Authenticity and Tolerance: Virtues Reframed for Defining Common Ground in Communication

By Colleen Burke.

Published by The Humanities Collection

Format Price
Article: Print $US10.00
Article: Electronic $US5.00

Authenticity, in this project, is intended to coincide with Buber’s notion of being. Inauthenticity is connected to Buber’s understanding of seeming which “is based upon images of what one wants to be” (Arnett and Arneson 146). Public communication implies community involvement, which carries with it a responsibility to one’s embeddedness through engagement with others in that community. Bok states, “…I must learn to represent to myself the world and the other as you see them” (52).
In this work, the counterpart to authenticity is tolerance. Tolerance of others’ beliefs can lead to moral relativism and close opportunities for conversation. Tolerance, in this project, is directed toward the other and is understood as providing an opportunity for genuine learning without giving up on one’s commitment to a particular narrative. When a disagreement regarding beliefs occurs, an opportunity for dialogue and learning emerges.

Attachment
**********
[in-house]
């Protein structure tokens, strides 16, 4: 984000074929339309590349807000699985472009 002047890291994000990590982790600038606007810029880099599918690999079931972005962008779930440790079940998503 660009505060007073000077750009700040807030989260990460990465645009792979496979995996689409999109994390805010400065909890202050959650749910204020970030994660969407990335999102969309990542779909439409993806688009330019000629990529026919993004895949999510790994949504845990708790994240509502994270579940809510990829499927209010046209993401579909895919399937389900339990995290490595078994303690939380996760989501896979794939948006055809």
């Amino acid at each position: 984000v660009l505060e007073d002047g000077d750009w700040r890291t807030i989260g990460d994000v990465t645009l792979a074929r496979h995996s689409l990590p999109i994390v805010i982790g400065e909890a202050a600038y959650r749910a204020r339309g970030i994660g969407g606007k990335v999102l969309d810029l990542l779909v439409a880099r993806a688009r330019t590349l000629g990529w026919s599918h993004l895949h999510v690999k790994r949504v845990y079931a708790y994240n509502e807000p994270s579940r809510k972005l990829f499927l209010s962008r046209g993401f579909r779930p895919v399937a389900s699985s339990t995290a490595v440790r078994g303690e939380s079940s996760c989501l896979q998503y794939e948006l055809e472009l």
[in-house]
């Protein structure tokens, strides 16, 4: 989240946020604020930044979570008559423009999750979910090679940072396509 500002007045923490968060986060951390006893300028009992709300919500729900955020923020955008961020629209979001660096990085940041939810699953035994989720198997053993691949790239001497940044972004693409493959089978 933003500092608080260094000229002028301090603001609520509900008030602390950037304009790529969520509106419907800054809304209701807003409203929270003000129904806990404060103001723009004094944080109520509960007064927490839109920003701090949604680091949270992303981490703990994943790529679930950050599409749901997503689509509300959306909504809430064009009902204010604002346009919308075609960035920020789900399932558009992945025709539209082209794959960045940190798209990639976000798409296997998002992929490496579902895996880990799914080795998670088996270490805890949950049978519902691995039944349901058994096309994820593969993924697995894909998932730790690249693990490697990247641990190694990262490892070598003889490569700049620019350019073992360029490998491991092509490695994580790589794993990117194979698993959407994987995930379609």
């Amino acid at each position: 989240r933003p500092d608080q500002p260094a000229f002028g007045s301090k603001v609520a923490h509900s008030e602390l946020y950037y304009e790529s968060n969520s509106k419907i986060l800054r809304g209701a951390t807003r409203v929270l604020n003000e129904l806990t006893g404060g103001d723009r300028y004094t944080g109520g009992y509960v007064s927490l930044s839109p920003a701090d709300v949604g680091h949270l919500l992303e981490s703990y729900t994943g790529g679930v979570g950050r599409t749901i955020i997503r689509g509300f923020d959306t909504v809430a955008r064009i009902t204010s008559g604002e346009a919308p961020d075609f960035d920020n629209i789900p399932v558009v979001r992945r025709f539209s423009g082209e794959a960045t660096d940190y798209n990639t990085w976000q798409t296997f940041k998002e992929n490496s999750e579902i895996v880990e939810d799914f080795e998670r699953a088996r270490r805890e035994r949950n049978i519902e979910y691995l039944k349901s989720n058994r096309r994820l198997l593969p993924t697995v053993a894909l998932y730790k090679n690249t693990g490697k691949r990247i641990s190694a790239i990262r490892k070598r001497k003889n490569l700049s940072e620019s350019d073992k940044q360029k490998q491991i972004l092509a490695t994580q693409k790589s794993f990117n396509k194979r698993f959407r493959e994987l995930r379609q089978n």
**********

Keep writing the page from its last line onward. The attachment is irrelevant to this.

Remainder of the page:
Tolerance, in this project, considers the human being in the manner of Benhabib in her discussion of the generalized other in which she states that “there is [a] universalistic commitment to the consideration of every human individual as a being worthy of universal moral respect” (10). In marking the distinction between tolerating other’s beliefs and tolerating the other, a way is provided for permitting one’s deepest commitments to remain primary, permitting more meaningful dialogue to occur in public life.

Keywords: Public Communication, Virtues, Authenticity, Tolerance, Ethics

International Journal of the Humanities, Volume 8, Issue 5, pp.183-194. Article: Print (Spiral Bound). Article: Electronic (PDF File; 653.623KB).

Dr. Colleen Burke

Assistant Professor, Department of Communication Studies Theatre, and Art, Westminster College, New Wilmington, PA, USA

Dr. Colleen Burke is an assistant professor at Westminster College where she has been teaching in the Department of Communication Studies, Theatre and Art since 2003. She holds a Bachelor of Arts degree in Psychology, a Master of Arts degree in Psychology and a Ph.D. in Rhetoric and Philosophy of Communication from Duquesne University. Dr. Burke’s areas of specialty are Interpersonal and Organizational Communication and Communication Ethics. At Westminster College, she teaches courses in Interpersonal Communication, Communication Ethics, Political Communication, Business and Professional Communication, and Professional Presentations. Outside of Westminster College, Dr. Burke is a consultant for local and global manufacturing companies, providing guidance on conflict management skills and communication strategies for management and employees.


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